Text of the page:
I have always wondered why someone like Dawkins would expend the mental energy trying to prove the non-existence of God. Why does he care if G-d exists or not? Why isn't he protesting the deities of Hindus or Buddhists, or Bahai? I know that I'm scientifically challenged, I admit it, but I thought trying to prove a negative blows a hole in the universe or something.

    On a personal note, I've always thought that Dawkins' wordy and self-pretentious writings smacked of opportunism. Bashing God is sexy these days, and he's made a lot of money flapping about it. But I could be wrong. Maybe he's a true believer in vacuums. Everyone's gotta believe in something.


  4. I am, of course, prostrate with contrition and I have to agree that the good professor's preoccupation with a theory of nothing carries a certain perverse logic. Although G_d bashing might be a pastime more suitable for the twittering classes, it's about as sexy as a Gaza slum.


  5. I am not quite sure i've understood everything, but i found the whole lot of your texts utterly interesting. Personally,and being a Catholic-born non-practising but firm believer (Saint John The Baptist-tendancy), i have a much simpler kind of faith, like i do not pollute, i do not do harm to any one (only to me, but i stopped that when i quitted drinking alcohol), i try to follow a quite universal motto, “le Beau, le Bon, le Vrai”, and i can't help remembering that Anglicanism started mainly because Henry VIII didn't really figure out how to marry Ann Boleyn and that's why he splitted up with his otherwise quite good mate the Pope. Or am i totally wrong ? By the way, did you know that God lives in the south of France, in a tiny village, and she is quite happy, apparently, from what she whispered in my inner ear the other day… And at the same time, i agree with you, being a Papist isn't a good thing to boast about, so let me give you a kind-hearted kiss from a true Jesus-Christian. Claude Califano.


  6. An embarrassment of execrable French sans accents prompted me to remove the kindly post from someone who might know someone I know and has the inside track on rural France. *note to myself…must get a chainsaw*


  7. And even if you were right, my English would not allow me to talk at length about such serious, complicated, and non-“laïque” topics. But i do appreciate what you write, and i don't mind putting myself to the test of being read by a whole bunch of… of Anglicans. Catholicism has been deprived of its inital meanings and ideals by Paul, who was not a Christian as such considering he invented the business, but i feel that being baptized, i have the right to speak up for a religion who is slowly losing its blood while closing its churches (cathedrals are still open, but that's because of the tourists…). Things on my chest i need to confess (Johnny Cash).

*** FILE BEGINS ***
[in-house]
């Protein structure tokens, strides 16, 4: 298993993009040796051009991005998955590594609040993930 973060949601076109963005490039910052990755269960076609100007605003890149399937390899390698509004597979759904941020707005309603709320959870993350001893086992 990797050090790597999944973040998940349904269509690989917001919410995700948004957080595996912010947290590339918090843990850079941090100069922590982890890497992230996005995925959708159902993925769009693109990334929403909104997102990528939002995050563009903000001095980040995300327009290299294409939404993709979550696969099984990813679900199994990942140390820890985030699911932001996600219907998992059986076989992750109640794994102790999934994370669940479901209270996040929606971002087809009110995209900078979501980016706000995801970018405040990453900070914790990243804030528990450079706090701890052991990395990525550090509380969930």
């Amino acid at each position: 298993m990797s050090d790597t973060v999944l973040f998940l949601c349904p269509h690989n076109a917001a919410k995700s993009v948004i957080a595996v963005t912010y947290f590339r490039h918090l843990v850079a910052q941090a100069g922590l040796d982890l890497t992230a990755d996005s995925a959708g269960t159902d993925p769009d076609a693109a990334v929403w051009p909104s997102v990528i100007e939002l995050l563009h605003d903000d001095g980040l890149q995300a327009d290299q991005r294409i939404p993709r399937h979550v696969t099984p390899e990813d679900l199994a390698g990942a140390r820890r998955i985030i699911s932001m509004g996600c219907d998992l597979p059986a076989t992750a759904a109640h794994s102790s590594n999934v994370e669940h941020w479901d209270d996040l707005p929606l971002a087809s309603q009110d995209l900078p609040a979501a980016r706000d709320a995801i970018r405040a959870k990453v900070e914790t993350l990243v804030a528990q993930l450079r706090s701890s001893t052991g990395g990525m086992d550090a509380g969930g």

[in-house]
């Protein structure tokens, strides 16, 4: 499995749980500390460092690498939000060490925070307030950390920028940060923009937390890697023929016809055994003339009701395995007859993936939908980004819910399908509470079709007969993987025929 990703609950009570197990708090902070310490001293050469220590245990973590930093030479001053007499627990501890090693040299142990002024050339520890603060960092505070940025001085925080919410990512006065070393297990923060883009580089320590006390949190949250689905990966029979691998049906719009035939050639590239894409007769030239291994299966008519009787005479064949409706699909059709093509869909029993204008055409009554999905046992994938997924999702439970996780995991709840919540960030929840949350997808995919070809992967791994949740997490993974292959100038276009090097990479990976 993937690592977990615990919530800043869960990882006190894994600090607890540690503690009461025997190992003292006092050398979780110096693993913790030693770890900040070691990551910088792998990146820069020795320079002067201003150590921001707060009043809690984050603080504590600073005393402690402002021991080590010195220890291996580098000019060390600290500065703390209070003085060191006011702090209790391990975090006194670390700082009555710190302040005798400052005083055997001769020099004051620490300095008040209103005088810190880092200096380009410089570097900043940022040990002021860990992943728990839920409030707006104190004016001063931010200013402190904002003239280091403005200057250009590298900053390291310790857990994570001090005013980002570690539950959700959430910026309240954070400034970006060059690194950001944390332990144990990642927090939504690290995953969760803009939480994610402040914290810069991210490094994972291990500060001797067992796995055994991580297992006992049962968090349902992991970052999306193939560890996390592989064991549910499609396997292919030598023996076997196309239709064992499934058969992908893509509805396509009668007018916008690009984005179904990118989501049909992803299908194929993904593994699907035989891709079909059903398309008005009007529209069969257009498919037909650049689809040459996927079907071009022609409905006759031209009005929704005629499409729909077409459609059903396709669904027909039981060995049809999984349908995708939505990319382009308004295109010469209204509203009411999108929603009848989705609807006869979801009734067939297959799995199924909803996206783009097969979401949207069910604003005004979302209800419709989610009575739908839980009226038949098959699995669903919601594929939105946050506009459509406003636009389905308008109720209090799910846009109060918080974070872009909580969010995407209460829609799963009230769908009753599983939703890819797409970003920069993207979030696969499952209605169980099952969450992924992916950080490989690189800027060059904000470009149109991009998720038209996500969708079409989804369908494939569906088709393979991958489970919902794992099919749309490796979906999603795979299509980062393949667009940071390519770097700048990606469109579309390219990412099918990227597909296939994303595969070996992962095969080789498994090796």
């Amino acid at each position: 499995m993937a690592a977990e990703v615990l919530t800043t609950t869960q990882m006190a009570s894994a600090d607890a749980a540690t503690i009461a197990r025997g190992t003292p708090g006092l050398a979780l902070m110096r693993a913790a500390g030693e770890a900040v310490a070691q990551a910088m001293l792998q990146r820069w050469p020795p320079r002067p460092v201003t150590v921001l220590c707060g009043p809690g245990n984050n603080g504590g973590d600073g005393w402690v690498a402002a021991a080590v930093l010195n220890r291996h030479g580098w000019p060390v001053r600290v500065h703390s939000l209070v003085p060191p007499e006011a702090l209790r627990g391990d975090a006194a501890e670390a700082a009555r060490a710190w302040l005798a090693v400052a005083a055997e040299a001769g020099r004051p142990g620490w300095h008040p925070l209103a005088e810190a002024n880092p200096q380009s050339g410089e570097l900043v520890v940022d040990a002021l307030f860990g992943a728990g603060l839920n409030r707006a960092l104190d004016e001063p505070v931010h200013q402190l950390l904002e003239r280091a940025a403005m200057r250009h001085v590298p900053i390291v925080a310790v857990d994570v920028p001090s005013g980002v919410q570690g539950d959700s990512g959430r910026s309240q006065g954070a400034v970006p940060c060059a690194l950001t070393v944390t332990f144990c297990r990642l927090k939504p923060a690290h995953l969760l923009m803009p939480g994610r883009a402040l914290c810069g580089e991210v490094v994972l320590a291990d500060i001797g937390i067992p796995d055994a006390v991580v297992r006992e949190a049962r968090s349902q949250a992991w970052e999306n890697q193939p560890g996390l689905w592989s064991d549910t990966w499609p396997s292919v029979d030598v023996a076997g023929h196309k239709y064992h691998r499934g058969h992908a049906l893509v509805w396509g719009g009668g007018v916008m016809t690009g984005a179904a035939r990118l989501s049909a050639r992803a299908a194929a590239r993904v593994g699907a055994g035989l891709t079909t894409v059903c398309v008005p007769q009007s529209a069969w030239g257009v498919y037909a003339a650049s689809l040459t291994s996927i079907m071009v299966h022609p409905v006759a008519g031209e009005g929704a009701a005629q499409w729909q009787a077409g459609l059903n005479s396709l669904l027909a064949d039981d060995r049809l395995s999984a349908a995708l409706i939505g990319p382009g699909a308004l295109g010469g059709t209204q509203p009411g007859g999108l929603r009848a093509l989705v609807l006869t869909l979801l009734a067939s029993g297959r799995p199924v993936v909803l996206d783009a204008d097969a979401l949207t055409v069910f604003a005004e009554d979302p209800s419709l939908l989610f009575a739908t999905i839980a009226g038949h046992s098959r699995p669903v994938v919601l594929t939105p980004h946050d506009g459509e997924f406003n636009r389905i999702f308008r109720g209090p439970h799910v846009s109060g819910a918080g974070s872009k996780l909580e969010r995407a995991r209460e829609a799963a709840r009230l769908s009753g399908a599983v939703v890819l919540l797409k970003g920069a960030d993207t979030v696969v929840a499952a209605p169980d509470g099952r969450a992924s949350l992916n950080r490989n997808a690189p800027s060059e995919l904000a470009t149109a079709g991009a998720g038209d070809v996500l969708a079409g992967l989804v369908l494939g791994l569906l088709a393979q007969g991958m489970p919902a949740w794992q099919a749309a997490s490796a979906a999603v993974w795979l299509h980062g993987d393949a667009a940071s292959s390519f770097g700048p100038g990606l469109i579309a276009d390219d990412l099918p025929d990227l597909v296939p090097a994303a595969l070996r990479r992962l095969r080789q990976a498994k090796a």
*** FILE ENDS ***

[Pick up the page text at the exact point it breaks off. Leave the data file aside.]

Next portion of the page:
8. I have to say, I rather resent being made to queue and pay to enter 'la maison de Dieu', Notre Dame being a prime example. Catholics cling to the notion that G_d 'dwells in buildings made with hands'.
    Second Corinthians 5 – written to an adolescent church, error-prone and worldly – from the elder statesman does make this clear…


  9. Well, initially, cathedrals were used for all kinds of purposes,going from some sort of gathering places where fairs and cattle markets took place, to a kind of sanctuary in which the laws of men didn't hold any power on people in need (thieves, whores, anyone needing to escape from a danger, like being falsely accused and having to find a shelter). It's funny, because here in Lyon, in the early 16th century, the guy in charge of the cathedral decided to set a bit higher (just a little too high for the fugitive to reach it) the bell giving the signal that somebody was justly claiming for shelter, so that himself wouldn't be bothered anymore and wouldn't have to rush to the cathedral's gate in order to let the person in… Did i tell the story right, and have i made myself understood (English is a marvellous but difficult langage)? In fact, cathedrals were the actual home for the community. And Catholicism being the rule, the Church was generally despised – and feared – by the common folks because of the very temporal power it imposed on the men and women of these times… But nevertheless, churches and cathedrals meant that God's teachings were both respected and a superior authority (even when the archibishop or whoever was a simple career-minded politician). Next time, i'll tell you all about the “reclus” and the “recluses”, an extremely weird phenomenon which lasted roughly till the middle of the 18e century.